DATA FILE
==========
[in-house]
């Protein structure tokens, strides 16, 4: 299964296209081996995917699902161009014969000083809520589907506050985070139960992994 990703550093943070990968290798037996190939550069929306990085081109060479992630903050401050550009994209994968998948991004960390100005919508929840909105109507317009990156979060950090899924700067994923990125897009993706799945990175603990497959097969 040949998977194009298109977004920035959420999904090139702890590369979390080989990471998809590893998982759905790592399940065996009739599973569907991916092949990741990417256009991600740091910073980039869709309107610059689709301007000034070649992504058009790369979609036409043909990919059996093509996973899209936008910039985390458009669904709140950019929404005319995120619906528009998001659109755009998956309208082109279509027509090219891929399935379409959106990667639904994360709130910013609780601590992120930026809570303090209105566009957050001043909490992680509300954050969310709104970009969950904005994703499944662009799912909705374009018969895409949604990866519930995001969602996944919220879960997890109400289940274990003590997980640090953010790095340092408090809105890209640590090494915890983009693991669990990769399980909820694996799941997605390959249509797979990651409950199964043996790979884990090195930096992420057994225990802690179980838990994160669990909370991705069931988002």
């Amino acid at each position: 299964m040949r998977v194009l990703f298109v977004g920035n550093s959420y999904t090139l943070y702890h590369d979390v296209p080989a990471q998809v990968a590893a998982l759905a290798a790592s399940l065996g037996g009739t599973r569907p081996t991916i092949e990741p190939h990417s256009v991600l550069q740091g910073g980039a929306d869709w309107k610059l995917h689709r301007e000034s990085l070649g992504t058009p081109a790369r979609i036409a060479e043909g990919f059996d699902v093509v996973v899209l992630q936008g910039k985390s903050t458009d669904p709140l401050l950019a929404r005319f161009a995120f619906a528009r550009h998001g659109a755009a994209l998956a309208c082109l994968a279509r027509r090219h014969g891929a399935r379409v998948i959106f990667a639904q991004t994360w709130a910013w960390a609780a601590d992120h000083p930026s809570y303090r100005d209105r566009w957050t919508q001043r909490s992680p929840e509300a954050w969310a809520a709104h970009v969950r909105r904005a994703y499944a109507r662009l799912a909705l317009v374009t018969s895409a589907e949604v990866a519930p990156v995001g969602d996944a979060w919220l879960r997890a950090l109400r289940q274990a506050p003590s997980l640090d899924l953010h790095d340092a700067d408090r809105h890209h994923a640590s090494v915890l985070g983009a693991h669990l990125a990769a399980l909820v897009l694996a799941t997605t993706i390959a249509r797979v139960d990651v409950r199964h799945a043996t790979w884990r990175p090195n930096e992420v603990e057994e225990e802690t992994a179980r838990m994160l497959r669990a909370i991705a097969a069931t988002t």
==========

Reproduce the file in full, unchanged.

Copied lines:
[in-house]
């Protein structure tokens, strides 16, 4: 299964296209081996995917699902161009014969000083809520589907506050985070139960992994 990703550093943070990968290798037996190939550069929306990085081109060479992630903050401050550009994209994968998948991004960390100005919508929840909105109507317009990156979060950090899924700067994923990125897009993706799945990175603990497959097969 040949998977194009298109977004920035959420999904090139702890590369979390080989990471998809590893998982759905790592399940065996009739599973569907991916092949990741990417256009991600740091910073980039869709309107610059689709301007000034070649992504058009790369979609036409043909990919059996093509996973899209936008910039985390458009669904709140950019929404005319995120619906528009998001659109755009998956309208082109279509027509090219891929399935379409959106990667639904994360709130910013609780601590992120930026809570303090209105566009957050001043909490992680509300954050969310709104970009969950904005994703499944662009799912909705374009018969895409949604990866519930995001969602996944919220879960997890109400289940274990003590997980640090953010790095340092408090809105890209640590090494915890983009693991669990990769399980909820694996799941997605390959249509797979990651409950199964043996790979884990090195930096992420057994225990802690179980838990994160669990909370991705069931988002």
């Amino acid at each position: 299964m040949r998977v194009l990703f298109v977004g920035n550093s959420y999904t090139l943070y702890h590369d979390v296209p080989a990471q998809v990968a590893a998982l759905a290798a790592s399940l065996g037996g009739t599973r569907p081996t991916i092949e990741p190939h990417s256009v991600l550069q740091g910073g980039a929306d869709w309107k610059l995917h689709r301007e000034s990085l070649g992504t058009p081109a790369r979609i036409a060479e043909g990919f059996d699902v093509v996973v899209l992630q936008g910039k985390s903050t458009d669904p709140l401050l950019a929404r005319f161009a995120f619906a528009r550009h998001g659109a755009a994209l998956a309208c082109l994968a279509r027509r090219h014969g891929a399935r379409v998948i959106f990667a639904q991004t994360w709130a910013w960390a609780a601590d992120h000083p930026s809570y303090r100005d209105r566009w957050t919508q001043r909490s992680p929840e509300a954050w969310a809520a709104h970009v969950r909105r904005a994703y499944a109507r662009l799912a909705l317009v374009t018969s895409a589907e949604v990866a519930p990156v995001g969602d996944a979060w919220l879960r997890a950090l109400r289940q274990a506050p003590s997980l640090d899924l953010h790095d340092a700067d408090r809105h890209h994923a640590s090494v915890l985070g983009a693991h669990l990125a990769a399980l909820v897009l694996a799941t997605t993706i390959a249509r797979v139960d990651v409950r199964h799945a043996t790979w884990r990175p090195n930096e992420v603990e057994e225990e802690t992994a179980r838990m994160l497959r669990a909370i991705a097969a069931t988002t």